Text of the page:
Albert Einstein described insanity as doing the same thing over and over again and expecting a different result. Sounds pretty obvious, doesn’t it? But think about it. How often do you wish for something to be different, yet you continue to do the same things over and over again out of habit? Of course nothing changes! The only way to get a different result is to do something different. In other words, you must change your habits.
Changing habits is not easy. If it were, nobody would be fat; nobody would be addicted to nicotine, alcohol, drugs, or gambling; nobody would be stuck in an abusive relationship, nobody would be stuck in a rut, and we would all be living our perfect lives.
You have to be aware that you have a problem before you can make changes to habits that address that problem. Sometimes your problem is obvious, and sometimes it’s not. Your problem might be obvious to others before it becomes obvious to you. Or maybe you are aware, yet in denial that it is a problem. For example, you could be obese and you might be aware that you are overweight, yet you may not believe it’s a problem, when actually it is. Maybe it doesn’t seem like a problem to you because you have plenty of clothes that fit you and you carry yourself well and come across with confidence. Yet your family and friends are concerned for your health and they’re the ones who think you need to lose weight.
There are pros and cons to making changes, especially when it comes to lifestyle changes. For example, some of the pros of losing weight might include looking good, being healthier, feeling good about yourself, feeling more confident, feeling more attractive, being able to wear smaller, more fashionable styles, being able to be more active, and/or having more stamina.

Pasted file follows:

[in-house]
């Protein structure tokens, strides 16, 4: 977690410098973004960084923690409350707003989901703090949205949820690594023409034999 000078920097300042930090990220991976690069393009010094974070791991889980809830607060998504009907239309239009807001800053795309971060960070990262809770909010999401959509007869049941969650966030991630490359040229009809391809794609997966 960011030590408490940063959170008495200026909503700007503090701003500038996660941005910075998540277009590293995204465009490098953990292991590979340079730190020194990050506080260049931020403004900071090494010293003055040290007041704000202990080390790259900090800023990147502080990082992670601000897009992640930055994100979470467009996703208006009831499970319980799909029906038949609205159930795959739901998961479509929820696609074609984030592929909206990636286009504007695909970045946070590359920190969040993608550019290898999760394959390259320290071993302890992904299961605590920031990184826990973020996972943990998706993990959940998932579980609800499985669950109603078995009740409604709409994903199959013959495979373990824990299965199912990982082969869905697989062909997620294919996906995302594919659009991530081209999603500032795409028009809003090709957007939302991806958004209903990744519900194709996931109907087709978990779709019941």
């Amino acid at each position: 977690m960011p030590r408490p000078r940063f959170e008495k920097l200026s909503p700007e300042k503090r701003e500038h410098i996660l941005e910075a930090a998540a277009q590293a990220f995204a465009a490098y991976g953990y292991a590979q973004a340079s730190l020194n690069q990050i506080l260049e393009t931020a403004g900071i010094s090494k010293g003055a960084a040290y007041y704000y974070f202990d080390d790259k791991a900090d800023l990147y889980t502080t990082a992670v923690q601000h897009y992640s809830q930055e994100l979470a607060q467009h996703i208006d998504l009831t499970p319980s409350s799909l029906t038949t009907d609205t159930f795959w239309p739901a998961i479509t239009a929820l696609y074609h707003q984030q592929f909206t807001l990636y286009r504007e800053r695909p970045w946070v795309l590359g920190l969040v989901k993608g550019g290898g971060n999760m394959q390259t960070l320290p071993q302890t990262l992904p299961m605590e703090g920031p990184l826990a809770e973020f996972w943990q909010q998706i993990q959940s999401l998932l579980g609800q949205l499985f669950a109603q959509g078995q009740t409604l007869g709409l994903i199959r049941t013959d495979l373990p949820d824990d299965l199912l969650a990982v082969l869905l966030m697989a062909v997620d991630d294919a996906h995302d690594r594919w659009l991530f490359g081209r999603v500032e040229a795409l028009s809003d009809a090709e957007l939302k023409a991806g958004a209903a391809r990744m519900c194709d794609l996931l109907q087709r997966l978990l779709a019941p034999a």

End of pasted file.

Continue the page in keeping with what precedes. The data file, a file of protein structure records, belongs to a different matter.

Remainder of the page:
The cons of losing weight might include giving up your favorite foods, eating foods you don’t like as much, more effort to prepare meals, feeling like you’re missing out at big meals with family and friends, getting taunted, teased, or picked on by others because you’re eating differently, and/or changing your persona if your identity comes from being fat. If activities with certain friends or with family revolve around food, you may find that you must spend less time around those people or even stop spending time with them altogether in order to change. So losing weight could alter or eliminate key relationships. Change can be scary.
Becoming aware that you have a problem is the first step. Notice how your problem impacts you and those you love. Notice how things would be for you and others if the problem were eliminated.
Becoming aware of the pros and cons of changing your behavior in order to eliminate the problem will help you to know if you are ready to make changes. Create a list of the pros and cons of eliminating the problem, whether the problem is being overweight, having a health condition, being a smoker, or something else.
If the cons are more important to you than the pros, your fear of what you are giving up outweighs your hope of what there is to gain by being successful. The reality is that you are not ready for change and will probably not be successful. And that’s ok.
It can take time for the pros to become more important to you than the cons. It could be a process, or it could be some event such as a diagnosis or reaching a certain weight, that suddenly makes the pros of changing become significantly more important to you. Regardless of how it happens, once the pros are significantly more important to you than the cons, you are well on your way to making lasting changes that finally will get you different results.